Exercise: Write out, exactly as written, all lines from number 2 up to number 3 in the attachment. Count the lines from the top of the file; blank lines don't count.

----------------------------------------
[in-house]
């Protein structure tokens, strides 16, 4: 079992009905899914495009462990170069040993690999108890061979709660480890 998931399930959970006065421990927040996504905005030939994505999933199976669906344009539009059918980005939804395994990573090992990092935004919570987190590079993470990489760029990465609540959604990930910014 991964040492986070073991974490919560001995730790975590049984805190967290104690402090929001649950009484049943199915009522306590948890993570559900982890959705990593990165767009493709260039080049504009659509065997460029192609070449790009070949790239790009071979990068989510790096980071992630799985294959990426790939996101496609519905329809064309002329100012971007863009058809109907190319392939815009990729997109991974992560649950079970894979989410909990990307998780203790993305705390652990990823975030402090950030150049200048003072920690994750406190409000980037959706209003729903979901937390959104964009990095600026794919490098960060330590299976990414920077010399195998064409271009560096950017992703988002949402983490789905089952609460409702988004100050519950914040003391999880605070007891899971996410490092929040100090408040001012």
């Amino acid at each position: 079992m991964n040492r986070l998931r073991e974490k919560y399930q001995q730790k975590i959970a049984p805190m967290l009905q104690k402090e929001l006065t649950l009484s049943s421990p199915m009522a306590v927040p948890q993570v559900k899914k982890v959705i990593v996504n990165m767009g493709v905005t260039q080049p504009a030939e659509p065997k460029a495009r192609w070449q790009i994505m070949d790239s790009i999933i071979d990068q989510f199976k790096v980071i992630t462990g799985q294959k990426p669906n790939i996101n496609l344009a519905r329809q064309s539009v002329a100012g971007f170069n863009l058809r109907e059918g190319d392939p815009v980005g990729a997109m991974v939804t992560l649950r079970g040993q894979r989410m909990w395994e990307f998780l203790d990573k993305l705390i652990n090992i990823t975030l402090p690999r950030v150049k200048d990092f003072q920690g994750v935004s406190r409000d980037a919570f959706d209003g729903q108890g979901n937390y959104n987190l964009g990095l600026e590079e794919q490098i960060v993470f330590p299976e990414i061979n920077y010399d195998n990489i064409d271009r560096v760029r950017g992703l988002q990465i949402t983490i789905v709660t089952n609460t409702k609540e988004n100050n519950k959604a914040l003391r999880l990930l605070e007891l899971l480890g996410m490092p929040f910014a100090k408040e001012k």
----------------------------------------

């Protein structure tokens, strides 16, 4: 079992009905899914495009462990170069040993690999108890061979709660480890 998931399930959970006065421990927040996504905005030939994505999933199976669906344009539009059918980005939804395994990573090992990092935004919570987190590079993470990489760029990465609540959604990930910014 991964040492986070073991974490919560001995730790975590049984805190967290104690402090929001649950009484049943199915009522306590948890993570559900982890959705990593990165767009493709260039080049504009659509065997460029192609070449790009070949790239790009071979990068989510790096980071992630799985294959990426790939996101496609519905329809064309002329100012971007863009058809109907190319392939815009990729997109991974992560649950079970894979989410909990990307998780203790993305705390652990990823975030402090950030150049200048003072920690994750406190409000980037959706209003729903979901937390959104964009990095600026794919490098960060330590299976990414920077010399195998064409271009560096950017992703988002949402983490789905089952609460409702988004100050519950914040003391999880605070007891899971996410490092929040100090408040001012």
């Amino acid at each position: 079992m991964n040492r986070l998931r073991e974490k919560y399930q001995q730790k975590i959970a049984p805190m967290l009905q104690k402090e929001l006065t649950l009484s049943s421990p199915m009522a306590v927040p948890q993570v559900k899914k982890v959705i990593v996504n990165m767009g493709v905005t260039q080049p504009a030939e659509p065997k460029a495009r192609w070449q790009i994505m070949d790239s790009i999933i071979d990068q989510f199976k790096v980071i992630t462990g799985q294959k990426p669906n790939i996101n496609l344009a519905r329809q064309s539009v002329a100012g971007f170069n863009l058809r109907e059918g190319d392939p815009v980005g990729a997109m991974v939804t992560l649950r079970g040993q894979r989410m909990w395994e990307f998780l203790d990573k993305l705390i652990n090992i990823t975030l402090p690999r950030v150049k200048d990092f003072q920690g994750v935004s406190r409000d980037a919570f959706d209003g729903q108890g979901n937390y959104n987190l964009g990095l600026e590079e794919q490098i960060v993470f330590p299976e990414i061979n920077y010399d195998n990489i064409d271009r560096v760029r950017g992703l988002q990465i949402t983490i789905v709660t089952n609460t409702k609540e988004n100050n519950k959604a914040l003391r999880l990930l605070e007891l899971l480890g996410m490092p929040f910014a100090k408040e001012k």